In the world of marketing, they call it “lead generation.”
Not making the big sale all at once -- which never happens -- but cultivating leads from small expressions of interest and nurturing them into customers.
Minus the profit motive and “sales” lingo, lead generation is exactly what churches need to be doing. Interest in faith starts small and grows, perhaps like this:
- an overheard reference to a congregation’s soup kitchen
- a desire for information
- a one-time act of serving
- meeting others
- engaging with another aspect of the church
- attending worship
- finding meaningful relationships
- asking deeper questions
- moving forward in faith
Notice how far down the path lies "attending worship." Church leaders often get impatient and try to rush this process. They invite a prospect to worship as the first step that initiates an engagement with the congregation. They press membership before the prospect has even found a circle of friends. They press conversion before the prospect has asked any questions. Rushed engagement rarely works.
Lead generation tends to be congregations’ weak spot. Church leaders have forgotten their own entry points. Lead generation can be disorderly and difficult to measure. Lead generation rarely pays off immediately.
Here, then, are 10 keys to effective lead generation. (This uses a single example, reaching parents of young children, to amplify points.)
1. Leads are just that: leads. Not visitors, not customers, not members, not sales. They are people who have agreed to receive a free mailing, asked for information about a product, or left a business card at a booth. Don't assume they are asking a question about your church; give them a reason to ask such a question. Assume that young parents are concerned about education for their child. Your goal is to position your church as essential to their addressing that concern.
2. Leads respond to “Calls to Action,” such as a free download at a web site. For example, offer a guide to schools in your community. Analytical, not puffery. Use the action taken to segment your lead list. For example, a section of young parents, and a special blog to serve them.
3. Social media are surprisingly ineffective in lead generation if used passively. Passing a link by thousands of eyeballs via Facebook doesn’t equal the power of an e-mail or blog to stir an inquiry. Creating a marketing campaign using constituents' friends works better.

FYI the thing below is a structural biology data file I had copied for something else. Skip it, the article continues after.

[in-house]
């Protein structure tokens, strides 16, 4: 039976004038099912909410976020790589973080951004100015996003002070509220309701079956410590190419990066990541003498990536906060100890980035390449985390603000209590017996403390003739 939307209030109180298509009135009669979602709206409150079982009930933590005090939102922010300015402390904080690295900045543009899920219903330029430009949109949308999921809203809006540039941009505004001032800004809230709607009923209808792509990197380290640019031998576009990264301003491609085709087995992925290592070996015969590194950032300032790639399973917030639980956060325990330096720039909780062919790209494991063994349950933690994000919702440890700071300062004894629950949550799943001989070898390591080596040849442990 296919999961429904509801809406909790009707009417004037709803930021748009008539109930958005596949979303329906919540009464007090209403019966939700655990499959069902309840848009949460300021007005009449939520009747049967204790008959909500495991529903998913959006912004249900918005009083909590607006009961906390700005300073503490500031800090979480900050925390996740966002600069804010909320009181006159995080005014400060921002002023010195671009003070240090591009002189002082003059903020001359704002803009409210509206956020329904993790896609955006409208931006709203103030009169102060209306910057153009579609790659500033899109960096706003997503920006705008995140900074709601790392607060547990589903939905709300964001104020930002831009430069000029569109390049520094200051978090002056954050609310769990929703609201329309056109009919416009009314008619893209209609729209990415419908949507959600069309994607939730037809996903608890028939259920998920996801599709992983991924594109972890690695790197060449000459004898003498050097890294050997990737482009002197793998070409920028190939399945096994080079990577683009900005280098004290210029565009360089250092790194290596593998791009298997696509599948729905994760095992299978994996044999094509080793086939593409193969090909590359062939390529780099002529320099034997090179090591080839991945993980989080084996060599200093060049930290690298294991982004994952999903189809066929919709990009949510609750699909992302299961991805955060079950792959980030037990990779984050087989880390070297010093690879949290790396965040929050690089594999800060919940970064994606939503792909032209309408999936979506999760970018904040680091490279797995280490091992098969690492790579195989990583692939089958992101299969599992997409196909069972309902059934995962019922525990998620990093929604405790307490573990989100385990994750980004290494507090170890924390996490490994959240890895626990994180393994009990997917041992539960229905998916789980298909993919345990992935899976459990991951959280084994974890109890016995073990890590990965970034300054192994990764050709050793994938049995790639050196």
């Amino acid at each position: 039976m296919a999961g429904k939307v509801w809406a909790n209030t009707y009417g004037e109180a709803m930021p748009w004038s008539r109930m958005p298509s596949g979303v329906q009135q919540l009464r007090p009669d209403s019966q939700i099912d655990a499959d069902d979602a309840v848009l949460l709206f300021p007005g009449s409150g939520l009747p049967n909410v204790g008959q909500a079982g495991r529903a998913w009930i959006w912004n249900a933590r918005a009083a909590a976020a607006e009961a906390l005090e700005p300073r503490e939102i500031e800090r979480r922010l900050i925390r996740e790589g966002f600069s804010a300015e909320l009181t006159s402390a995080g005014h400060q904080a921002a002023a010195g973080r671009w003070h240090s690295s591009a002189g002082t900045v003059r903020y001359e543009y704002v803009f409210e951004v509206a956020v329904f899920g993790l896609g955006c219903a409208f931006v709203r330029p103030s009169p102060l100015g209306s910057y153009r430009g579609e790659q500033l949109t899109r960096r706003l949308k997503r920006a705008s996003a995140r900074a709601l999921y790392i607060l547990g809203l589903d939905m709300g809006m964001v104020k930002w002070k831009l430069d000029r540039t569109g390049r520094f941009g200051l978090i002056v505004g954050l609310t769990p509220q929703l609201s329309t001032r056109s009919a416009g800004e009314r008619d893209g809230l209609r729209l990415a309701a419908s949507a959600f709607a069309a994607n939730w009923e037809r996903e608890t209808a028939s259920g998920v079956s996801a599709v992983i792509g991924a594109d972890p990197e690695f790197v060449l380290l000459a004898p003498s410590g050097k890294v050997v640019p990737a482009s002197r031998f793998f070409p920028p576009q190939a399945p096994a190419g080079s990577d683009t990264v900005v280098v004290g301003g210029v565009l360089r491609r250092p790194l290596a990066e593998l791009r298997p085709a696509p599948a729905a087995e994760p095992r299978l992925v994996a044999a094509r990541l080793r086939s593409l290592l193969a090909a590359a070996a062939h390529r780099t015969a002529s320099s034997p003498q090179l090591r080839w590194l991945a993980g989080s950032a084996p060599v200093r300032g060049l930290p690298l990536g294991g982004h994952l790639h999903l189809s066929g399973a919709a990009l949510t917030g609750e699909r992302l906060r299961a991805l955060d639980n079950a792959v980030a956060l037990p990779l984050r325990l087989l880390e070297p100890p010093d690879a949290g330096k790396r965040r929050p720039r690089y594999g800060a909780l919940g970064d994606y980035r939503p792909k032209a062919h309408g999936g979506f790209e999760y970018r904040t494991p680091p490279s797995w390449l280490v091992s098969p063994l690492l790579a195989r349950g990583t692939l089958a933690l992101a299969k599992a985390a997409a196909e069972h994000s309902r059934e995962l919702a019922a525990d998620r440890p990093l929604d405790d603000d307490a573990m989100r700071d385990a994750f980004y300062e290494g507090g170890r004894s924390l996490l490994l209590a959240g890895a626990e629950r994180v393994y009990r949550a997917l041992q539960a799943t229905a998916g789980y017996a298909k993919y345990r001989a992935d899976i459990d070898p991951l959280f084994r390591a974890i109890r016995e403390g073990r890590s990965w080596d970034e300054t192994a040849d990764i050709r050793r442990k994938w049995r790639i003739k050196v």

4. Content and assistance drive leads. A promotional piece about the quality of your day school is far less effective than a free listing of “Top Ten Day Schools” and cost comparison. Develop a "curation" capability, that is, content generation based on expertise, offering value, establishing yourself as a "thought leader."
5. Headlines and brief articles capture attention. Forget the long articles. Create a series on "critical educational issues in this community." Send them a different piece each week, using the segmented list you created for young parents.
6. In your e-letter or blog, provide multiple entry points. Instead of a long article by the pastor, post links to four articles -- by, say, youth minister, education director, mission coordinator, and pastor -- and reach four times as many prospects. Position your church as having value to deliver young parents, not just Sunday events to offer.
7. Provide ways for leads to ask questions online and to make comments. A "Parents' Q&A" section, for example. Post Q&A in the e-letter you send.
8. Use a sophisticated CRM tool (customer relationship management) to track leads, chart their movement through the system, and measure outcomes for analysis. I use BatchBook and recommend it. Go to http://www.batchblue.com/.
9. Have a dynamic and usable web site. To function in 2010 and beyond, you simply cannot attract leads and nurture them without a great web site. Spend the bucks.
10. Cast many nets, sow many seeds, don’t just rely on one painstakingly planned initiative, like a telephone-calling campaign or a major fair. Have booths at ten fairs, give something of value away at a school fund-raiser (like a bicycle or vacation) in exchange for business cards and e-mail addresses.
Remember: leads aren’t workers or members. They are the essential starting point for raising up workers and transforming lives.